This blog looks at the some of the more special birds we saw.
Our visit to the main water body started well. Close to the large numbers of northern shoveller, pintail and garganey was a lone cotton teal. This Indo-Malay bird comes to Dhofar each winter and can be present in small numbers as late as June.
There is an almost identical visiting pattern for pheasant-tailed jacana though some of these may actually also breed locally in early summer. This second Indo-Malay speciality was also present. Two were seen though views were into the sun.
pheasant-tailed jacana 2
We interrupted our water watching to look at a large flock of blue-cheeked bee-eater which turned up.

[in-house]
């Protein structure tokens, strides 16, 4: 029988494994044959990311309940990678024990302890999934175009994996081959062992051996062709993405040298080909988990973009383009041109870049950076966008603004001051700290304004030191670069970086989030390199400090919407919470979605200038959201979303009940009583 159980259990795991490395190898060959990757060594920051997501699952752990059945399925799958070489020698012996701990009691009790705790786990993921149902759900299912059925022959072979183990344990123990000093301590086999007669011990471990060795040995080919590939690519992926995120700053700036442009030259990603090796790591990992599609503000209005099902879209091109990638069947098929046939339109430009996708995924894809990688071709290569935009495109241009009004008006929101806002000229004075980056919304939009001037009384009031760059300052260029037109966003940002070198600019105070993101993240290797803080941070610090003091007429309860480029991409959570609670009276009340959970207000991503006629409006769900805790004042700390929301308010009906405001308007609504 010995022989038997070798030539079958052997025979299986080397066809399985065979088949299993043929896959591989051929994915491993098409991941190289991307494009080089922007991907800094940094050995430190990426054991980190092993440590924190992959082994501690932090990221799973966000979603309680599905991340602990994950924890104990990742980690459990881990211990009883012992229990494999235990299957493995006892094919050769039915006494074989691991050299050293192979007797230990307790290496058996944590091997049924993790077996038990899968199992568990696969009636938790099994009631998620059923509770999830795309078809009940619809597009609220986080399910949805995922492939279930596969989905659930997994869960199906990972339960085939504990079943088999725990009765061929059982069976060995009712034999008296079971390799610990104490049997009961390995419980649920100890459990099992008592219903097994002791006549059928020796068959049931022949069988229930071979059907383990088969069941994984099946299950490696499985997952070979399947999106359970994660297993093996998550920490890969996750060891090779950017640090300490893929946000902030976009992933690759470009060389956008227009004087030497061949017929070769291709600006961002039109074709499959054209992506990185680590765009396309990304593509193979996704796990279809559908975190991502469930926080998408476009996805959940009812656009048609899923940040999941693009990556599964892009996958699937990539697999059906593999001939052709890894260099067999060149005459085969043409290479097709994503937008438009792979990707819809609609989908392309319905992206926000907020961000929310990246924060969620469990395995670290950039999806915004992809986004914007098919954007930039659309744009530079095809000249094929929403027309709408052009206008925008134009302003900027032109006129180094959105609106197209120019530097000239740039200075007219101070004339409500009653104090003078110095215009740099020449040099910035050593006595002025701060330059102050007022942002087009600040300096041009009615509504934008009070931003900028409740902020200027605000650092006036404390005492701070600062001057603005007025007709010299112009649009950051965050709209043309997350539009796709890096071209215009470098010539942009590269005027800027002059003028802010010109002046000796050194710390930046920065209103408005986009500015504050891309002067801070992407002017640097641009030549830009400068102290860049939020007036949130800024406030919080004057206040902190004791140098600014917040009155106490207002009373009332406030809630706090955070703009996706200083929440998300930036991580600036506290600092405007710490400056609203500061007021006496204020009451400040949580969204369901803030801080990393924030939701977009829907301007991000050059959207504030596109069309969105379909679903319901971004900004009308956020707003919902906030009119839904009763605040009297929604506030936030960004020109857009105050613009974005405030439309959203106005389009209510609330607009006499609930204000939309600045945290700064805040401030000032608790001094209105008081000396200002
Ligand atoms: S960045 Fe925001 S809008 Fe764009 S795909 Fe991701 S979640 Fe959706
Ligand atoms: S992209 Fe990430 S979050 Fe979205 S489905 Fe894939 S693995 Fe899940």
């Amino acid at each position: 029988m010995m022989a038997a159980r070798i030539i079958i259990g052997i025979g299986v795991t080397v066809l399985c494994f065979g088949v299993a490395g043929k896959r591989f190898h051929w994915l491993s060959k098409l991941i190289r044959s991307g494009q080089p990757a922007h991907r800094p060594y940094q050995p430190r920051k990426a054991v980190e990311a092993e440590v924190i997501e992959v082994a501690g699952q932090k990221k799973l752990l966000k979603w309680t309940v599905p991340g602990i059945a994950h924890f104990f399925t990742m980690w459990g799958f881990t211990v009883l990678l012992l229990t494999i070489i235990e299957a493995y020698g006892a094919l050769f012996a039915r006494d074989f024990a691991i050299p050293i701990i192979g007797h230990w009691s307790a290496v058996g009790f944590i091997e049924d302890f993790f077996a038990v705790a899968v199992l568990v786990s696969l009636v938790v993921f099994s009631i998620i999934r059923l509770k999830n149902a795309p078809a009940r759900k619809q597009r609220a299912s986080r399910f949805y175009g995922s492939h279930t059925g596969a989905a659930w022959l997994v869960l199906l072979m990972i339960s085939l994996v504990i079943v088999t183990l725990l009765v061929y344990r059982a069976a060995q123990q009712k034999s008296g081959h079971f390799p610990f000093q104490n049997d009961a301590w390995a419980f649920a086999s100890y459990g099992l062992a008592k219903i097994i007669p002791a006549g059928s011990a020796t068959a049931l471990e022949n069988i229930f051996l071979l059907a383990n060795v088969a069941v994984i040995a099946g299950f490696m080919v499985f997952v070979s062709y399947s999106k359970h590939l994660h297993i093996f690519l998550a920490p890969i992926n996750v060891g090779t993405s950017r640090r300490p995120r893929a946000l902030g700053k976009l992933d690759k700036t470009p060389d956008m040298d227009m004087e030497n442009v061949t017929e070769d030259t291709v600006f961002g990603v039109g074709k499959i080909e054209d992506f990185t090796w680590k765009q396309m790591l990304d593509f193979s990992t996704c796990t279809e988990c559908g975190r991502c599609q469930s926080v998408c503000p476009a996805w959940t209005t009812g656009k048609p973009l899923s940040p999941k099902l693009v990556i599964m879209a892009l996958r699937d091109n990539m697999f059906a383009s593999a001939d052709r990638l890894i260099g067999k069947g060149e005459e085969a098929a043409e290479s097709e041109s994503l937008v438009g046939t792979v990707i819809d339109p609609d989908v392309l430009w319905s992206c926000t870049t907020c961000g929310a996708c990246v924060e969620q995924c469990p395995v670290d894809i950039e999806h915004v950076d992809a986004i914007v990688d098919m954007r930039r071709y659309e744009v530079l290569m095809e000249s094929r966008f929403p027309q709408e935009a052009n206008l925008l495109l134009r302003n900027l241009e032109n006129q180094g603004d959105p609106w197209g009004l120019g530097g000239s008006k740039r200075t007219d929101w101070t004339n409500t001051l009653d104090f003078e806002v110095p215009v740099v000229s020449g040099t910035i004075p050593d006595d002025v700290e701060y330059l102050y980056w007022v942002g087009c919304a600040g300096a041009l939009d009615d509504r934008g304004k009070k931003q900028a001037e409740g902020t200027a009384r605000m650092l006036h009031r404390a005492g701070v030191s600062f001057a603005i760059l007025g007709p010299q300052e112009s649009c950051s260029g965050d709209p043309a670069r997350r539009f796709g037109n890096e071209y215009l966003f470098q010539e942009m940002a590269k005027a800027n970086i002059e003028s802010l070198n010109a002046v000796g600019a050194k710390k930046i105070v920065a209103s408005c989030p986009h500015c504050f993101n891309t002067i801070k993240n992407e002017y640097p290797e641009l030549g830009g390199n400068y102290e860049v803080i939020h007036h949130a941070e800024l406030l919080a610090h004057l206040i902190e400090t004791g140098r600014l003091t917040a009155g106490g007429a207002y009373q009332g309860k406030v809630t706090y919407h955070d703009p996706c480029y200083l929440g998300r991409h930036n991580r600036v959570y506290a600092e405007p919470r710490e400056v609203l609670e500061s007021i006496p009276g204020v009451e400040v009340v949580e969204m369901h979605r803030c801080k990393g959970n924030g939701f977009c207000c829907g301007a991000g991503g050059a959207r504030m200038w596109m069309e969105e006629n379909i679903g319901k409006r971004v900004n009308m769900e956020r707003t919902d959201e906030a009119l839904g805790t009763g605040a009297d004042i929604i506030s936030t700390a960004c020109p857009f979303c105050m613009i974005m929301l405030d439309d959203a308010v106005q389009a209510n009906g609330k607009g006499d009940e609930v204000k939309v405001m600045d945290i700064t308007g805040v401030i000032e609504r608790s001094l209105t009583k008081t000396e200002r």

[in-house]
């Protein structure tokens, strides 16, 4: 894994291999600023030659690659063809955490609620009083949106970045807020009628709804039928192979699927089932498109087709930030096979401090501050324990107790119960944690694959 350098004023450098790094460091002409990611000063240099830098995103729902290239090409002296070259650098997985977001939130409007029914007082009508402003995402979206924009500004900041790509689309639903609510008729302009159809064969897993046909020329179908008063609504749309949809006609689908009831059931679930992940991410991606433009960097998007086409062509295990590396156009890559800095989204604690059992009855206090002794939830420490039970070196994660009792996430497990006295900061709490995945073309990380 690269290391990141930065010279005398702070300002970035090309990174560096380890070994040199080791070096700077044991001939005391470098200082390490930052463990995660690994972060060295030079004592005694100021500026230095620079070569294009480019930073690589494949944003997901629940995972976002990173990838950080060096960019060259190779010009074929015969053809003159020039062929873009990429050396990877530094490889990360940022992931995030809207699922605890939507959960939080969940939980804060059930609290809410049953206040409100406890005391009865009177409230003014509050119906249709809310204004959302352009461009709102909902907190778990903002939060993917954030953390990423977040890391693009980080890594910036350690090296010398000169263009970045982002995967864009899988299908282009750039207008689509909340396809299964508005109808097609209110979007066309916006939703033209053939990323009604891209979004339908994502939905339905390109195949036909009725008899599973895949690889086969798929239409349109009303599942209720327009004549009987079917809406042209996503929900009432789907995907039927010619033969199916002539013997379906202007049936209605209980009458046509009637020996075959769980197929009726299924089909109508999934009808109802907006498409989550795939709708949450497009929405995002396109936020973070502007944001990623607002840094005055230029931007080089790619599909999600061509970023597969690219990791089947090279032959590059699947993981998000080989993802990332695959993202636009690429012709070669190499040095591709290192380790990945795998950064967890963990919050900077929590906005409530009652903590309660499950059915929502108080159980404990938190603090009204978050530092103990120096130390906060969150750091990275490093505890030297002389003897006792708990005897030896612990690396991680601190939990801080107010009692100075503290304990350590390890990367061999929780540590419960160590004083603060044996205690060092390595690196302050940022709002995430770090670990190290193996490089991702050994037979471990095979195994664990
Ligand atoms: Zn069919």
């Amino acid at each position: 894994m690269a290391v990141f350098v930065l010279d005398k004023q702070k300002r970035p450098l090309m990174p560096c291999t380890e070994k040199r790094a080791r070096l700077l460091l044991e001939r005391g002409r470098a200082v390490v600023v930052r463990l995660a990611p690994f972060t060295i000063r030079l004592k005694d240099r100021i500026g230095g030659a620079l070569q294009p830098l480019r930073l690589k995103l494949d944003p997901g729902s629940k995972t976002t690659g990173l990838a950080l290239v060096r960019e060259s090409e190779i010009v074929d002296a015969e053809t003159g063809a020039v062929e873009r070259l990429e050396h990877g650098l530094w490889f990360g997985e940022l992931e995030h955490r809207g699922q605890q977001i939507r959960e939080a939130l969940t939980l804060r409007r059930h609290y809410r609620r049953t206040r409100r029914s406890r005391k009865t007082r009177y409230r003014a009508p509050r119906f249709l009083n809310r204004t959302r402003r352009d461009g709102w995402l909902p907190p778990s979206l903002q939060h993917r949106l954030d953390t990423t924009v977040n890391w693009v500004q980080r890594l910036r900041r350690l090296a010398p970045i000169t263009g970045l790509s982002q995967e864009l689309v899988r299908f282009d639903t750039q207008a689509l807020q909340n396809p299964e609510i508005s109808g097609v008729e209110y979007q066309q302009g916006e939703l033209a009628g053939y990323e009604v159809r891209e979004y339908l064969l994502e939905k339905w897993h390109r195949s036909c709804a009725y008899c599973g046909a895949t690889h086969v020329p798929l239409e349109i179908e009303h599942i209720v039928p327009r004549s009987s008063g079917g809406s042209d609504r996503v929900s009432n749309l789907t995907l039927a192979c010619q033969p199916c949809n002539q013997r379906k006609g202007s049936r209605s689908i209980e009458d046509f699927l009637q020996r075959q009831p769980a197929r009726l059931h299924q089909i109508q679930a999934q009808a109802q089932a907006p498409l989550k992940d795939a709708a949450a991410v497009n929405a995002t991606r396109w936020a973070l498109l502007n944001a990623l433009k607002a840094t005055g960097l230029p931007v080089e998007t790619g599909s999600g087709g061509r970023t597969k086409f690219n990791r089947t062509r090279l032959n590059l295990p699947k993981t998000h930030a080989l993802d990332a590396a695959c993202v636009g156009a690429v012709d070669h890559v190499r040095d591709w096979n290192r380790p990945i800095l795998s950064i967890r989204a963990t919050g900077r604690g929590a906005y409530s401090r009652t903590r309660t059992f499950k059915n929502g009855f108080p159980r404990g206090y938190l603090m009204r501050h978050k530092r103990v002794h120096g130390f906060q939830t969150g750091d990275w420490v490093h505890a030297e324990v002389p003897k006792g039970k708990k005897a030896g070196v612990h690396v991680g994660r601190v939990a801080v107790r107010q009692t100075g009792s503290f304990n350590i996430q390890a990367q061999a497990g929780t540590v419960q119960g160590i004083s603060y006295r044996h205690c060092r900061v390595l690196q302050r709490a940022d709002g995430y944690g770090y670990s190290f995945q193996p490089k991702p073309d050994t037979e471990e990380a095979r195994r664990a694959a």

There were at least two dozen. Now is peak time for their passage through Oman.
blue-cheeked bee-eater 2
While we were viewing the bee-eaters, a bird flew right past us. Tom Bedford managed to catch a couple of snaps. Only afterwards was it realised that it was a white-breasted waterhen.
I am grateful to Tom for permission to reproduce his photograph.
white-breasted waterhen in flight by Tom Bedford
Water-breasted waterhen is yet another Indo-Malay migrant.
distant greater white-fronted goose
Not all the birds in small numbers were Indo-Malay. The single first greater white-fronted goose has arrived from the north Russia. It was associating with the much more numerous flamingo.
greater spotted eagle
A single greater spotted eagle was on site.
pacific golden plover
I enjoyed birding with Tom and Richard. I hope they enjoyed Oman.